Akwesasne man sentenced in 2015 human smuggling deaths

(Newswatch Group/Bill Kingston, File)

CORNWALL – While describing him as a “committed family man,” a Cornwall judge has sentenced an Akwesasne man to just over a year in jail for a human smuggling attempt gone wrong in 2015.

Judge Rick Leroy sentenced 39-year-old Louie McDonald of Snye, Que. this morning (Wednesday) to 13 months and 25 days in jail after he was found guilty at trial on two counts of manslaughter and a breach of a probation order related to smuggling. He was found not guilty on a conspiracy charge.

There’s a wide range for sentencing on a manslaughter conviction – from a suspended sentence to life in prison. The Crown had sought three years in prison while the defence had asked for a decision in the range of a suspended sentence to 18 months jail.

The decision already takes into account about four months credit for time served in jail before trial.

McDonald, clasping his hands on the defence desk, showed no emotion as the decision was read.

Two young men from India drowned Sept. 1, 2015 and a third was rescued by a Good Samaritan after McDonald attempted to take them across the St. Lawrence River to the United States on a personal watercraft when the Seadoo capsized.

Leroy accepted the explanation that McDonald thought he would be smuggling three pounds of marijuana for some “easy money” in order to provide for his children but ended up being faced with a last-minute situation of three people being smuggled.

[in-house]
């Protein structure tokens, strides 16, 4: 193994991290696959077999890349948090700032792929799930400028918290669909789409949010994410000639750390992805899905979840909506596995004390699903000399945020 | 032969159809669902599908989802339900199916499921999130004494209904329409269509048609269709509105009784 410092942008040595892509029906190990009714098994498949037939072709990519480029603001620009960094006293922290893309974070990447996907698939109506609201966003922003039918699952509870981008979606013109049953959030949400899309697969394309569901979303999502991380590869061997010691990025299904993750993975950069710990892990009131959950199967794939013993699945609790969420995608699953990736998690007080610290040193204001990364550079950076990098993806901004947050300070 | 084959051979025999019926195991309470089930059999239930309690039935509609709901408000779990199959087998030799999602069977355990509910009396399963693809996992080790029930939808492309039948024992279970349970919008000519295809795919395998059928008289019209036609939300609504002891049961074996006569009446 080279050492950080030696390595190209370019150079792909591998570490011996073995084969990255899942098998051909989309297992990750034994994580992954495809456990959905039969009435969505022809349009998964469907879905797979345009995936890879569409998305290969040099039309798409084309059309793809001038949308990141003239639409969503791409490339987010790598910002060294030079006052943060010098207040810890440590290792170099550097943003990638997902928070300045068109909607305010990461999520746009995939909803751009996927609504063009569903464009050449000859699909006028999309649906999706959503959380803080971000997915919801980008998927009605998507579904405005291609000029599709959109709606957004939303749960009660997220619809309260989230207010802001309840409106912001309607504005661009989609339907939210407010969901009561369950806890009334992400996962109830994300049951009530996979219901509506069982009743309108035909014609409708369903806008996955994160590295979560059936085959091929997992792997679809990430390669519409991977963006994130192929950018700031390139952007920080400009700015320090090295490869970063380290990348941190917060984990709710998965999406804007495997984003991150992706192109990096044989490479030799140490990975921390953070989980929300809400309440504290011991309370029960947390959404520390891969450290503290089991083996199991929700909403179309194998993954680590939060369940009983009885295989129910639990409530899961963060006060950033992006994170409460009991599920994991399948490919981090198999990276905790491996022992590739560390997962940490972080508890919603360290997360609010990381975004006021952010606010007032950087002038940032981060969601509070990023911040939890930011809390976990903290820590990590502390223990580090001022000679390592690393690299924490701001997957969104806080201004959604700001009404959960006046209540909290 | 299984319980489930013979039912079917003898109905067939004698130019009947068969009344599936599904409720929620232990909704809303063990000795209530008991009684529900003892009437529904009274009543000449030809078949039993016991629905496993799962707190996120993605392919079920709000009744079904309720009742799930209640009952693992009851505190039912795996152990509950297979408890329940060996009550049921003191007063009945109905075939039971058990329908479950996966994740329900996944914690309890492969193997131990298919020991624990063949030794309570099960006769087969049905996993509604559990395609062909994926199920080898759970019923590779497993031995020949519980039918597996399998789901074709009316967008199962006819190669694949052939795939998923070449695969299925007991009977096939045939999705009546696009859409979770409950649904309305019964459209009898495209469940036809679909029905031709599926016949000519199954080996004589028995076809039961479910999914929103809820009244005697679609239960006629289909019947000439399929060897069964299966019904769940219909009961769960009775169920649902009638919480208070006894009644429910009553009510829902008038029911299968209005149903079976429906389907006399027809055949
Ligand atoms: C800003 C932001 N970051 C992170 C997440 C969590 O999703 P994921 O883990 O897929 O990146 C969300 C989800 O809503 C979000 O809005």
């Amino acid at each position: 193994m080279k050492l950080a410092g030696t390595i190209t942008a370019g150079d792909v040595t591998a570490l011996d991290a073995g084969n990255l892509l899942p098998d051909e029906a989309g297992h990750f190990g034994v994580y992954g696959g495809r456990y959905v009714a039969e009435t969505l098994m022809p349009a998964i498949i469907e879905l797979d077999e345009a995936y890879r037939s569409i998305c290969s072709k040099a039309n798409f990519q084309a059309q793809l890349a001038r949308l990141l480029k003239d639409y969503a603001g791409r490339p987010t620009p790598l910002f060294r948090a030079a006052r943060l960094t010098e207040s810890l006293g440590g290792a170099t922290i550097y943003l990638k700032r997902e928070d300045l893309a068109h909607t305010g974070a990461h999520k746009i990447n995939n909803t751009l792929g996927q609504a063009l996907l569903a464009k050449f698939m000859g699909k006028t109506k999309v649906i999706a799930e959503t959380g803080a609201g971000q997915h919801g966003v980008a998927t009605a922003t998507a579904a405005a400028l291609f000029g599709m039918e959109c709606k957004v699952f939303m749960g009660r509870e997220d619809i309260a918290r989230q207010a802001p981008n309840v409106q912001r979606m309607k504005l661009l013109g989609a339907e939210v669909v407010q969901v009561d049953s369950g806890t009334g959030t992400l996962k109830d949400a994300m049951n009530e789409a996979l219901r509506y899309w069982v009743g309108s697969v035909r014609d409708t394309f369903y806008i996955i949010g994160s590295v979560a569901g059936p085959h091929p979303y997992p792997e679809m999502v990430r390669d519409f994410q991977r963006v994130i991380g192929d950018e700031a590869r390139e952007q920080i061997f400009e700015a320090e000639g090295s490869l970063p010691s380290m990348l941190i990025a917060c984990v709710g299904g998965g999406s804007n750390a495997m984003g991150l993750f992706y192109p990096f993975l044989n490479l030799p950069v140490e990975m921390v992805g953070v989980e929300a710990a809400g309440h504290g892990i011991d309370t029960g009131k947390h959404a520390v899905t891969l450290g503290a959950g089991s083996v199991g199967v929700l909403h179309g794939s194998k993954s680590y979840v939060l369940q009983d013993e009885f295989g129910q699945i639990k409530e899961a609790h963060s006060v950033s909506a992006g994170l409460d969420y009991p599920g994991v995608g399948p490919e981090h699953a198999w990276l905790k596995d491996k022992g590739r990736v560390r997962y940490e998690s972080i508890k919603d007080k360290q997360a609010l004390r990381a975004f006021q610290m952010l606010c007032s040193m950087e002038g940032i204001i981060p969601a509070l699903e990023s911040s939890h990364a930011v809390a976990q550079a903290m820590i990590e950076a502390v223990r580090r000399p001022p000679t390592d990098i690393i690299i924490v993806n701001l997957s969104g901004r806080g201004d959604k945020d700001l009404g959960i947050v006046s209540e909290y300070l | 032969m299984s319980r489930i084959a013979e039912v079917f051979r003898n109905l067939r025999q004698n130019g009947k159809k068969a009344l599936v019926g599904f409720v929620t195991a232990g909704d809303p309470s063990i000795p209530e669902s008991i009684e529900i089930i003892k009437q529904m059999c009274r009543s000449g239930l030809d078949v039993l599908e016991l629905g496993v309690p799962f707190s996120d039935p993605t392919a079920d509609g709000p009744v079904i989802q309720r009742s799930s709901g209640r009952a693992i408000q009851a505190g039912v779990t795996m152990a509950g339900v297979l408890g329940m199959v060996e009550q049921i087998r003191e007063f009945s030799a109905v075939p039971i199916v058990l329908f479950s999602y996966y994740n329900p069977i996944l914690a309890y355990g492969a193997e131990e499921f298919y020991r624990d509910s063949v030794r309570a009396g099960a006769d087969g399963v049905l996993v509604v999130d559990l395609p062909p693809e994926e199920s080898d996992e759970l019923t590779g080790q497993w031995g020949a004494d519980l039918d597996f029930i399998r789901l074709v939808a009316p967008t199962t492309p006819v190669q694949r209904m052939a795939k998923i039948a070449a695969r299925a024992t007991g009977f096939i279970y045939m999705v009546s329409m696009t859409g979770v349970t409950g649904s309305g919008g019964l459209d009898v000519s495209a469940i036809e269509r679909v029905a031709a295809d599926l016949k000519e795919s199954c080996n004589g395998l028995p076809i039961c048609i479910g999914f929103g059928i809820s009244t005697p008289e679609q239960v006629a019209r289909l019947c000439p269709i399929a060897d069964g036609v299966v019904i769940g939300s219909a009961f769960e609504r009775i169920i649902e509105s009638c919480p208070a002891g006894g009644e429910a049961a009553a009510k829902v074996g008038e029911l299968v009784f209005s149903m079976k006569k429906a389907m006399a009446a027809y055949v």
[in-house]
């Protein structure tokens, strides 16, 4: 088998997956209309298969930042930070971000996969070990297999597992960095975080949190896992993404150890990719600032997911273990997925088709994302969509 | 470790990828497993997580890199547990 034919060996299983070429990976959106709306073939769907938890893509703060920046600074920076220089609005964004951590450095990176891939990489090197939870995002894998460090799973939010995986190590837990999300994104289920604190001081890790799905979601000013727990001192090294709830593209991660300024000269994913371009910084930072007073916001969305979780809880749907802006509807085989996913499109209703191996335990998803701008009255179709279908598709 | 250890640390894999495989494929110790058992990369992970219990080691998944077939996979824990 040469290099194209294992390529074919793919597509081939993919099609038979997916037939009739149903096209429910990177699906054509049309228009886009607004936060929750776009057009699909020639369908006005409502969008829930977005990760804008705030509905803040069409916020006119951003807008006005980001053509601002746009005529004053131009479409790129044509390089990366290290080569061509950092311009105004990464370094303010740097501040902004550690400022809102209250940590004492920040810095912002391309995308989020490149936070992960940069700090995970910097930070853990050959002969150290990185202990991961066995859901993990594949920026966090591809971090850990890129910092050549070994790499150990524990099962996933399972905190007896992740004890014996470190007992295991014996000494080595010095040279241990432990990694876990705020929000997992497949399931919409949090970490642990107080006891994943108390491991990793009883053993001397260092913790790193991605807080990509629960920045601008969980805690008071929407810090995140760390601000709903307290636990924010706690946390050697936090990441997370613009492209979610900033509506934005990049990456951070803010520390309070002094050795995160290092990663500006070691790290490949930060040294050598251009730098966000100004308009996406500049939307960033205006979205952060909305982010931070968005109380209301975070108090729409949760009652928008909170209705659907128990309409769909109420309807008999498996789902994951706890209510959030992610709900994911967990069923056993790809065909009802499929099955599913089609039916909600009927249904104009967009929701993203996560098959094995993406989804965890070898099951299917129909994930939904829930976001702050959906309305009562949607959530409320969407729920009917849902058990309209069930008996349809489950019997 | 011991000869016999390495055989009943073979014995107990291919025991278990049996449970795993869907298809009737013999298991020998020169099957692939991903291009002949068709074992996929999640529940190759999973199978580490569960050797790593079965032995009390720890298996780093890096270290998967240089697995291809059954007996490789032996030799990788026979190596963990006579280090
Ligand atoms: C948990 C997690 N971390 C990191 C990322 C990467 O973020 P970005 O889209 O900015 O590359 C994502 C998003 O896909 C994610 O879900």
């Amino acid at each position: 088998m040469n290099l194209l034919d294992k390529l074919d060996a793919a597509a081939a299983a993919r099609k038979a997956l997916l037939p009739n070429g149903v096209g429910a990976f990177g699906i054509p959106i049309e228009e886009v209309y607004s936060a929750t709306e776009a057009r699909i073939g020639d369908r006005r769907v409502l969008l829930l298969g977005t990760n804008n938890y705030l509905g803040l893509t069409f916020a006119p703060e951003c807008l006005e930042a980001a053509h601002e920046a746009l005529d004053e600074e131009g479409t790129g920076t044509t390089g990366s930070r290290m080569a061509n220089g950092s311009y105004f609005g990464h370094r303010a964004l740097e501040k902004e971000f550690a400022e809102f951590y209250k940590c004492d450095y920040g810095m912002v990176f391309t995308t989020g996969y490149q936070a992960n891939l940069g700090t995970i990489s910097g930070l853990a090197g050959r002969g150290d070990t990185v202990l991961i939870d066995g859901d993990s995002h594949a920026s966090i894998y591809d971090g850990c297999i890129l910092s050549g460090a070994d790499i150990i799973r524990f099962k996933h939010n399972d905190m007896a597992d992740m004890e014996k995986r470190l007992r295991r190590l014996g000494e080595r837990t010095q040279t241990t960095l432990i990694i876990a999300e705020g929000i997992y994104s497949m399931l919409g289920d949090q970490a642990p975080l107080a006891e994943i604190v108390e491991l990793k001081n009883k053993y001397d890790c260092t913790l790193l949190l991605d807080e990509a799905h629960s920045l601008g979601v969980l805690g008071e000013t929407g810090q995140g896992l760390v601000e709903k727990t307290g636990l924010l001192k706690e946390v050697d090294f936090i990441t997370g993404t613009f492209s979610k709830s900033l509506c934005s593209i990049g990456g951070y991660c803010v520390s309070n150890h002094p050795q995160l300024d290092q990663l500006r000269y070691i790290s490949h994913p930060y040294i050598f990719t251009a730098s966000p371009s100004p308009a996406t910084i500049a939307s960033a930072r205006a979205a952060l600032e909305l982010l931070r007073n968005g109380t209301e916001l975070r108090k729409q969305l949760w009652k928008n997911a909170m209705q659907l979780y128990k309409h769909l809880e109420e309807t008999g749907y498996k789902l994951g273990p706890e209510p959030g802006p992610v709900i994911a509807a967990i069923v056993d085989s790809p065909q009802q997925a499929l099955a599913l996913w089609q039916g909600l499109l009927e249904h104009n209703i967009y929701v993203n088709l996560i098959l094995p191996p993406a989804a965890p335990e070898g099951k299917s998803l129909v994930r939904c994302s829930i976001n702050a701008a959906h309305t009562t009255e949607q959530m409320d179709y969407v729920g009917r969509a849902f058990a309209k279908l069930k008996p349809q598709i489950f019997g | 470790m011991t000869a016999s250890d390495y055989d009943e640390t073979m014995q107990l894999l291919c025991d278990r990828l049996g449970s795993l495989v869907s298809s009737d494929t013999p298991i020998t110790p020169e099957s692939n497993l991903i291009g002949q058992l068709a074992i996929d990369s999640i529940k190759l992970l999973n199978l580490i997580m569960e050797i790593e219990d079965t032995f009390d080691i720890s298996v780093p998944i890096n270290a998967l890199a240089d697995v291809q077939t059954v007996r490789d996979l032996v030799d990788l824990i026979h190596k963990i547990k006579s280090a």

The judge felt McDonald’s remorse for his actions was “poignant.”

Leroy’s decision weighed heavily on a Gladue report – a pre-sentence report that focuses on an offender’s Aboriginal background and options for restorative justice instead of jail. He accepted all of the report’s findings and its assessment that McDonald was “worthy of a second chance.”

Those recommendations include that McDonald continue to live in Akwesasne, find a job, continue his “healing journey” and deal with his grief issues and that he attend parenting courses. McDonald has an adolescent daughter.

While there were no victim impact statements filed with the court, Leroy surmised the loss to the families in India “has to have been significant.”

“One day your son, brother, nephew, is going to the nearest Indian airport for travel to Canada. Four or five days later, he drowns in the St. Lawrence River at the east end of Cornwall Island.”

After his jail sentence is completed, McDonald will be on probation for a year-and-a-half. He also has a 10-year weapons ban, he’s not allowed to operate a motor vehicle for three years and he has to submit a DNA sample.

Around a dozen family and friends were in the gallery for the decision. “We’re not making comments,” one said to reporters as they left the courtroom. Defence lawyer Ian Paul also declined comment on the judge’s decision.

There was a co-accused in the case – a 26-year-old man from Hogansburg, N.Y. His proceedings went through the American judicial system.

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